Ch 28 Evolution and Distribution of Galaxies.pdf - Chapter...

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Chapter Outline28.1Observations of Distant Galaxies28.2Galaxy Mergers and Active Galactic Nuclei28.3The Distribution of Galaxies in Space28.4The Challenge of Dark Matter28.5The Formation and Evolution of Galaxies and Structure in the UniverseThinking AheadHow and when did galaxies like our Milky Way form? Which formed first: stars or galaxies? Can we see directevidence of the changes galaxies undergo over their lifetimes? If so, what determines whether a galaxy will“grow up” to be spiral or elliptical? And what is the role of “nature versus nurture”? That is to say, how muchof a galaxy’s development is determined by what it looks like when it is born and how much is influenced by itsenvironment?Astronomers today have the tools needed to explore the universe almost back to the time it began. The hugenew telescopes and sensitive detectors built in the last decades make it possible to obtain both images andspectra of galaxies so distant that their light has traveled to reach us for more than 13 billion years—more than90% of the way back to the Big Bang: we can use the finite speed of light and the vast size of the universe as acosmic time machine to peer back and observe how galaxies formed and evolved over time. Studying galaxiesso far away in any detail is always a major challenge, largely because their distance makes them appear veryfaint. However, today’s large telescopes on the ground and in space are finally making such a task possible.Figure 28.1 Colliding Galaxies.Collisions and mergers of galaxies strongly influence their evolution. On the left is a ground-based image oftwo colliding galaxies (NCG 4038 and 4039), sometimes nicknamed the Antennae galaxies. The long, luminous tails are material torn out of thegalaxies by tidal forces during the collision. The right image shows the inner regions of these two galaxies, as taken by the Hubble SpaceTelescope. The cores of the twin galaxies are the orange blobs to the lower left and upper right of the center of the image. Note the dark lanesof dust crossing in front of the bright regions. The bright pink and blue star clusters are the result of a burst of star formation stimulated by thecollision. (credit left: modification of work by Bob and Bill Twardy/Adam Block/NOAO/AURA/NSF; credit right: modification of work by NASA,ESA, and the Hubble Heritage Team (STScI/AURA)-ESA/Hubble Collaboration)28THE EVOLUTION AND DISTRIBUTION OF GALAXIESChapter 28 The Evolution and Distribution of Galaxies995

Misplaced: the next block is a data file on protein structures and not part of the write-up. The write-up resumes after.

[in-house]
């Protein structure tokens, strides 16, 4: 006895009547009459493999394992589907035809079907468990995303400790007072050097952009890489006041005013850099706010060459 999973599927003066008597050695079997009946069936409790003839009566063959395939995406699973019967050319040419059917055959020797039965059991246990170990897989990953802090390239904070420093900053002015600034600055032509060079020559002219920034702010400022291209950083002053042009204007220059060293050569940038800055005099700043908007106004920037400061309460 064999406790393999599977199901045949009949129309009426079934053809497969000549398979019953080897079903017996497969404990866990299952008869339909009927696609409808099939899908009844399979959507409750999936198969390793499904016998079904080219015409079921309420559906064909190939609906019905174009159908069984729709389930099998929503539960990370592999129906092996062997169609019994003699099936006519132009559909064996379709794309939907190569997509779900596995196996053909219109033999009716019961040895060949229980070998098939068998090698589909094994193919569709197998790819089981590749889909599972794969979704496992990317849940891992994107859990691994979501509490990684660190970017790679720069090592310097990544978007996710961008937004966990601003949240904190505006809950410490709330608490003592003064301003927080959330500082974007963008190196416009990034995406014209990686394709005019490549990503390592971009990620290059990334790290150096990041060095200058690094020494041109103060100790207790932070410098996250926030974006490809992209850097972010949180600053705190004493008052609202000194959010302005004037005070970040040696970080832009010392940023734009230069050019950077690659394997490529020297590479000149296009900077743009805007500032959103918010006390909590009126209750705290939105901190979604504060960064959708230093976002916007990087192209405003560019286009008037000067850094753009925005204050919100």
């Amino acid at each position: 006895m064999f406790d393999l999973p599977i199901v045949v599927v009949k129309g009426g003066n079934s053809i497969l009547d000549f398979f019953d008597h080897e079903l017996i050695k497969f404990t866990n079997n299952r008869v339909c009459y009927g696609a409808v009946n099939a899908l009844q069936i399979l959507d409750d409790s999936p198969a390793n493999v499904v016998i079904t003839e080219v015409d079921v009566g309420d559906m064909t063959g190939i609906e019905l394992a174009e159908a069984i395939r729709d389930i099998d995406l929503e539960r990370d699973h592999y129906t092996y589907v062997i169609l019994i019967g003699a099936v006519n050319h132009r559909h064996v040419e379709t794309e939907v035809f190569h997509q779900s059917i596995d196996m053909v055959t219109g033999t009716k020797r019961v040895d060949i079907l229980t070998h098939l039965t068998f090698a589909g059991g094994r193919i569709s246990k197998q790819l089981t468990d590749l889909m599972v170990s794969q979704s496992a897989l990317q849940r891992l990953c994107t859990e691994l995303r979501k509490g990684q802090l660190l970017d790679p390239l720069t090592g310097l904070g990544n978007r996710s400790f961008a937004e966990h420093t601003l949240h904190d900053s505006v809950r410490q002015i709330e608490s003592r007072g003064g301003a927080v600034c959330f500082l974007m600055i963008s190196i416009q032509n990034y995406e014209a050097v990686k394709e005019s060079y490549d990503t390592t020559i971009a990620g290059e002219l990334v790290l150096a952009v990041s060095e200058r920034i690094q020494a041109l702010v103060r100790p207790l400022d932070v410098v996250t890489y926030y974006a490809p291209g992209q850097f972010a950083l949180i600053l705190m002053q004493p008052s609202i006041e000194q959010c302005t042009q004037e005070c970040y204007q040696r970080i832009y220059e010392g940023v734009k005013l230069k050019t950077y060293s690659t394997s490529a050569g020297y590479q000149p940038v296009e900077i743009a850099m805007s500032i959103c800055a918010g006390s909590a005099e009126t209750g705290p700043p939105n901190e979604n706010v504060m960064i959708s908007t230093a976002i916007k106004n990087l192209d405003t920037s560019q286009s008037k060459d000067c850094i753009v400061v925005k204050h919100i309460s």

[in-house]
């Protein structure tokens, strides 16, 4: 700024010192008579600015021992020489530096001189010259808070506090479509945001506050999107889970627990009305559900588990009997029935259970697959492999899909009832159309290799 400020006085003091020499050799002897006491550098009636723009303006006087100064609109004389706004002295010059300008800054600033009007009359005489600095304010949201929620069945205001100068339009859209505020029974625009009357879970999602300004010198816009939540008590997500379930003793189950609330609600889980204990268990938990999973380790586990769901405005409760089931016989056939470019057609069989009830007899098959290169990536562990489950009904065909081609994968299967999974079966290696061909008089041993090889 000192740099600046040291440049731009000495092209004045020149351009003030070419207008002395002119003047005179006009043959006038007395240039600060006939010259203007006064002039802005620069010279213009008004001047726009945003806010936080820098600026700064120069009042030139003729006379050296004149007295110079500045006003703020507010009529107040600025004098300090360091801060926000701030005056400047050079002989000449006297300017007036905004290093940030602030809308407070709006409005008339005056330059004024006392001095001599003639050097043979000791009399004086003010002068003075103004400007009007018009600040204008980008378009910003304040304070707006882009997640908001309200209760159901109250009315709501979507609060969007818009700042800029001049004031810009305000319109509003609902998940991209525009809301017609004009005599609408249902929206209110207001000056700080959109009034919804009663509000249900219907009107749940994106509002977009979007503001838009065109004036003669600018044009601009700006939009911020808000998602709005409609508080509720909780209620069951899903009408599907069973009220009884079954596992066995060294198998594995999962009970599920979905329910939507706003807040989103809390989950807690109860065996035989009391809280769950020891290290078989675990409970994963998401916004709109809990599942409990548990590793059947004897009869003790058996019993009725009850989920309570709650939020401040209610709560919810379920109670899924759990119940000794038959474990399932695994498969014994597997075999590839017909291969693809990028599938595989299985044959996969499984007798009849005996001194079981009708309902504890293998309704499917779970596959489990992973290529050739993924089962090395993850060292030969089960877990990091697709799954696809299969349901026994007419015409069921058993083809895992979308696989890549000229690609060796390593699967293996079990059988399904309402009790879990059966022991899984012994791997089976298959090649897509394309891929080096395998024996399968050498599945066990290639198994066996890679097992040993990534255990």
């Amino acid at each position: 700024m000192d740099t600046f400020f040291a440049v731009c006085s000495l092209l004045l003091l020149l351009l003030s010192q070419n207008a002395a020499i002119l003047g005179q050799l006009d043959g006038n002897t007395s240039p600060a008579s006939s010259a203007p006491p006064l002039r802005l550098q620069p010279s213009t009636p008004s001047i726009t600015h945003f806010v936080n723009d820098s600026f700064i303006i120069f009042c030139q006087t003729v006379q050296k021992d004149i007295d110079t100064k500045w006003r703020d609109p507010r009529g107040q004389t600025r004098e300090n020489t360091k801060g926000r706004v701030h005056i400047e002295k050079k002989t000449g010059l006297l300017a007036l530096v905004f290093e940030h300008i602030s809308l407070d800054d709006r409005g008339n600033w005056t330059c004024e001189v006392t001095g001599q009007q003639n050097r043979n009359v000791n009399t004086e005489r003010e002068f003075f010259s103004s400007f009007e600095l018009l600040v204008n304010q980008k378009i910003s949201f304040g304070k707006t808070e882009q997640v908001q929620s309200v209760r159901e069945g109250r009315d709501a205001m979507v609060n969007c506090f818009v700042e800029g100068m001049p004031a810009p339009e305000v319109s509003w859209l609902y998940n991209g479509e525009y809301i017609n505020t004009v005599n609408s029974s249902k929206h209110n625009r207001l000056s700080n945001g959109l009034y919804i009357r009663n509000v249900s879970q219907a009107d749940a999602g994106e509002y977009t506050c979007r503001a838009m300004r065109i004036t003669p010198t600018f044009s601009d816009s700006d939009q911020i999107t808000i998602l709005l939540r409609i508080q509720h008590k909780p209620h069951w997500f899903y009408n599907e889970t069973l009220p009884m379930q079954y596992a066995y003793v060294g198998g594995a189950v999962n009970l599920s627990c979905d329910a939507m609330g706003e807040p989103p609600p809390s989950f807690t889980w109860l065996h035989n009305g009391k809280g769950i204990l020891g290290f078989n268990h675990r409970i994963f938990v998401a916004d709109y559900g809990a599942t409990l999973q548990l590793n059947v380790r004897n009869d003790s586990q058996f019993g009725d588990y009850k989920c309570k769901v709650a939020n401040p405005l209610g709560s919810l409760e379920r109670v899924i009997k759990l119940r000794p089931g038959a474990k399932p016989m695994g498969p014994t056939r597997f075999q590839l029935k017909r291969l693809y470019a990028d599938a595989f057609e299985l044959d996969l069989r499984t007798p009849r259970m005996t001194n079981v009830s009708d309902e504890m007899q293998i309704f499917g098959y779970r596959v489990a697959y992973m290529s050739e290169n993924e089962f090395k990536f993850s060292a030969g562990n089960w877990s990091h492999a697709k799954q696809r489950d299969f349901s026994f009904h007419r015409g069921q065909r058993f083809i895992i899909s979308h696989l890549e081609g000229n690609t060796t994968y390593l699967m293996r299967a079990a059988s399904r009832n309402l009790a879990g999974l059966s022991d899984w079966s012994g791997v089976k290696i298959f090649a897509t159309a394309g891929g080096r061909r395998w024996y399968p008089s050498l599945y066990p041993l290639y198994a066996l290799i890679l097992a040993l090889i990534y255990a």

28.1OBSERVATIONS OF DISTANT GALAXIESLearning ObjectivesBy the end of this section, you will be able to:Explain how astronomers use light to learn about distant galaxies long agoDiscuss the evidence showing that the first stars formed when the universe was less than 10% of itscurrent ageDescribe the major differences observed between galaxies seen in the distant, early universe and galaxiesseen in the nearby universe todayLet’s begin by exploring some techniques astronomers use to study how galaxies are born and change overcosmic time. Suppose you wanted to understand how adult humans got to be the way they are. If you werevery dedicated and patient, you could actually observe a sample of babies from birth, following them throughchildhood, adolescence, and into adulthood, and making basic measurements such as their heights, weights,and the proportional sizes of different parts of their bodies to understand how they change over time.

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